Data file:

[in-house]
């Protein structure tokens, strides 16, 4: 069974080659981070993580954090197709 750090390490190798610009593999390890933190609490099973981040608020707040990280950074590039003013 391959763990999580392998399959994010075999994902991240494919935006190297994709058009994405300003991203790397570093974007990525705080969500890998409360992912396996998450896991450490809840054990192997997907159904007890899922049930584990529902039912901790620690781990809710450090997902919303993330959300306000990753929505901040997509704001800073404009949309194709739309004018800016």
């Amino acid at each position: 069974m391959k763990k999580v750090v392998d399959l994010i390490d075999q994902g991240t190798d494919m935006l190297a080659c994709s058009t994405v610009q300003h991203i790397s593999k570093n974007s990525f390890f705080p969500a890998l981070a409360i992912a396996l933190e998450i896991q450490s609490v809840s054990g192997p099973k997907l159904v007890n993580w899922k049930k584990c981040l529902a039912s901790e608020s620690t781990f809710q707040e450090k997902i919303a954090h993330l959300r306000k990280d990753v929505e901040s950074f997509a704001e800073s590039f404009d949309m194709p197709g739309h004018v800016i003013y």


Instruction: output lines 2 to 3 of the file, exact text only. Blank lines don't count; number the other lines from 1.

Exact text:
């Protein structure tokens, strides 16, 4: 069974080659981070993580954090197709 750090390490190798610009593999390890933190609490099973981040608020707040990280950074590039003013 391959763990999580392998399959994010075999994902991240494919935006190297994709058009994405300003991203790397570093974007990525705080969500890998409360992912396996998450896991450490809840054990192997997907159904007890899922049930584990529902039912901790620690781990809710450090997902919303993330959300306000990753929505901040997509704001800073404009949309194709739309004018800016």
């Amino acid at each position: 069974m391959k763990k999580v750090v392998d399959l994010i390490d075999q994902g991240t190798d494919m935006l190297a080659c994709s058009t994405v610009q300003h991203i790397s593999k570093n974007s990525f390890f705080p969500a890998l981070a409360i992912a396996l933190e998450i896991q450490s609490v809840s054990g192997p099973k997907l159904v007890n993580w899922k049930k584990c981040l529902a039912s901790e608020s620690t781990f809710q707040e450090k997902i919303a954090h993330l959300r306000k990280d990753v929505e901040s950074f997509a704001e800073s590039f404009d949309m194709p197709g739309h004018v800016i003013y």